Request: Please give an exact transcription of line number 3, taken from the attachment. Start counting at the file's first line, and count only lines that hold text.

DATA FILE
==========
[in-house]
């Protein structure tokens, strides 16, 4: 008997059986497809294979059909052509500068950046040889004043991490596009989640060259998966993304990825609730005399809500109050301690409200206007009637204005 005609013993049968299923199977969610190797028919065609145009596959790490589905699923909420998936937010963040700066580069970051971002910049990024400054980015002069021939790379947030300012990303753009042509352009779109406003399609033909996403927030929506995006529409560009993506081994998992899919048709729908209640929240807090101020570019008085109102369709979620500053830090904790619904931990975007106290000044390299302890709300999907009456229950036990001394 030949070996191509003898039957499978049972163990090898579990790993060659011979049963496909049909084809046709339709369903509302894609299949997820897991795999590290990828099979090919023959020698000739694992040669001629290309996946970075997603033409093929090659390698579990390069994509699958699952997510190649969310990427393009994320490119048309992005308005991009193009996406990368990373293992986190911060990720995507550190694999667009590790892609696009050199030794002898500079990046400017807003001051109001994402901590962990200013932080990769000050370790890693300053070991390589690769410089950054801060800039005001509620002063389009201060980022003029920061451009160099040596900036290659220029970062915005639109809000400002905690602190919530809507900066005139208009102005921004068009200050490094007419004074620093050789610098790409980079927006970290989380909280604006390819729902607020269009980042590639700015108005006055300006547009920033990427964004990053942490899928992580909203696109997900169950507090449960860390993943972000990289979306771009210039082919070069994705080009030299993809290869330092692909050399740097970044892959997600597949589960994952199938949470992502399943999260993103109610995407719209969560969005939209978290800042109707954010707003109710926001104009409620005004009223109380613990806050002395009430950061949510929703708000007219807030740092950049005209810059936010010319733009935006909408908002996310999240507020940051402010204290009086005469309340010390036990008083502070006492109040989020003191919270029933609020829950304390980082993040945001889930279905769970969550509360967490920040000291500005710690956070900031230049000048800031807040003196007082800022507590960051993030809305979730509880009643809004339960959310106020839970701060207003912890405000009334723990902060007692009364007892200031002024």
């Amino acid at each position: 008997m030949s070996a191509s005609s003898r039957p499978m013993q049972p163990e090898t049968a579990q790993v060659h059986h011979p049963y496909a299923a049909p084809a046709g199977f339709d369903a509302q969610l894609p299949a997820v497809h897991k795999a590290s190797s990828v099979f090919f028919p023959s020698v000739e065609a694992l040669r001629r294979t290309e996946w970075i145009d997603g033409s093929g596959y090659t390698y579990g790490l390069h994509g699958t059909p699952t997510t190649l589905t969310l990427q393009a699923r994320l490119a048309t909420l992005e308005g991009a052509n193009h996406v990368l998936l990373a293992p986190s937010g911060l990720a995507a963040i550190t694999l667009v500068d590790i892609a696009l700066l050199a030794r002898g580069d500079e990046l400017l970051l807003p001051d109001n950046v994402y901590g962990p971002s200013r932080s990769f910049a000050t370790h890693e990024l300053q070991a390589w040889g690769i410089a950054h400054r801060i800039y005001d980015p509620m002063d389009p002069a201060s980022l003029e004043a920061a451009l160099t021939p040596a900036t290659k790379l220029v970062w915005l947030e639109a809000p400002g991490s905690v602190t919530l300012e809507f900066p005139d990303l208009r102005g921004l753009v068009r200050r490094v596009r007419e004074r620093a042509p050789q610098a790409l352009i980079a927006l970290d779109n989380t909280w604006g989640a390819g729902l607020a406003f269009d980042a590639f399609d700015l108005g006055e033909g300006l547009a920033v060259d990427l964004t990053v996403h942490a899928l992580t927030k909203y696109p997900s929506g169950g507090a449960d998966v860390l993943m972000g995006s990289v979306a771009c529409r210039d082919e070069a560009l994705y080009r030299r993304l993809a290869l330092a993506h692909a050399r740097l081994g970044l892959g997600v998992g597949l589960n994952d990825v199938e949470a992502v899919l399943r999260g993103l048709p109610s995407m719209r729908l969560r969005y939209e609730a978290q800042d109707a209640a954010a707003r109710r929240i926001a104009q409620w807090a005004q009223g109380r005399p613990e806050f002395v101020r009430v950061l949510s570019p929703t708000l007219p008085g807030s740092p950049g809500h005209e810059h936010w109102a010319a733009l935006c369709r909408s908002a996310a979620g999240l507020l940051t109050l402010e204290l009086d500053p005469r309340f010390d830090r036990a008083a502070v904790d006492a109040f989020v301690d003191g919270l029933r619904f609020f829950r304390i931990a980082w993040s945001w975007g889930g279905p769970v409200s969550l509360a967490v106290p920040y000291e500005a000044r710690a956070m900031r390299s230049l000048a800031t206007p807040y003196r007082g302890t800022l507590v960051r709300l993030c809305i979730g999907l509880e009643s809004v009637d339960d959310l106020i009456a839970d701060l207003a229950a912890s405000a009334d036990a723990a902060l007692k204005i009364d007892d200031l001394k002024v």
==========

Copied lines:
């Amino acid at each position: 008997m030949s070996a191509s005609s003898r039957p499978m013993q049972p163990e090898t049968a579990q790993v060659h059986h011979p049963y496909a299923a049909p084809a046709g199977f339709d369903a509302q969610l894609p299949a997820v497809h897991k795999a590290s190797s990828v099979f090919f028919p023959s020698v000739e065609a694992l040669r001629r294979t290309e996946w970075i145009d997603g033409s093929g596959y090659t390698y579990g790490l390069h994509g699958t059909p699952t997510t190649l589905t969310l990427q393009a699923r994320l490119a048309t909420l992005e308005g991009a052509n193009h996406v990368l998936l990373a293992p986190s937010g911060l990720a995507a963040i550190t694999l667009v500068d590790i892609a696009l700066l050199a030794r002898g580069d500079e990046l400017l970051l807003p001051d109001n950046v994402y901590g962990p971002s200013r932080s990769f910049a000050t370790h890693e990024l300053q070991a390589w040889g690769i410089a950054h400054r801060i800039y005001d980015p509620m002063d389009p002069a201060s980022l003029e004043a920061a451009l160099t021939p040596a900036t290659k790379l220029v970062w915005l947030e639109a809000p400002g991490s905690v602190t919530l300012e809507f900066p005139d990303l208009r102005g921004l753009v068009r200050r490094v596009r007419e004074r620093a042509p050789q610098a790409l352009i980079a927006l970290d779109n989380t909280w604006g989640a390819g729902l607020a406003f269009d980042a590639f399609d700015l108005g006055e033909g300006l547009a920033v060259d990427l964004t990053v996403h942490a899928l992580t927030k909203y696109p997900s929506g169950g507090a449960d998966v860390l993943m972000g995006s990289v979306a771009c529409r210039d082919e070069a560009l994705y080009r030299r993304l993809a290869l330092a993506h692909a050399r740097l081994g970044l892959g997600v998992g597949l589960n994952d990825v199938e949470a992502v899919l399943r999260g993103l048709p109610s995407m719209r729908l969560r969005y939209e609730a978290q800042d109707a209640a954010a707003r109710r929240i926001a104009q409620w807090a005004q009223g109380r005399p613990e806050f002395v101020r009430v950061l949510s570019p929703t708000l007219p008085g807030s740092p950049g809500h005209e810059h936010w109102a010319a733009l935006c369709r909408s908002a996310a979620g999240l507020l940051t109050l402010e204290l009086d500053p005469r309340f010390d830090r036990a008083a502070v904790d006492a109040f989020v301690d003191g919270l029933r619904f609020f829950r304390i931990a980082w993040s945001w975007g889930g279905p769970v409200s969550l509360a967490v106290p920040y000291e500005a000044r710690a956070m900031r390299s230049l000048a800031t206007p807040y003196r007082g302890t800022l507590v960051r709300l993030c809305i979730g999907l509880e009643s809004v009637d339960d959310l106020i009456a839970d701060l207003a229950a912890s405000a009334d036990a723990a902060l007692k204005i009364d007892d200031l001394k002024v």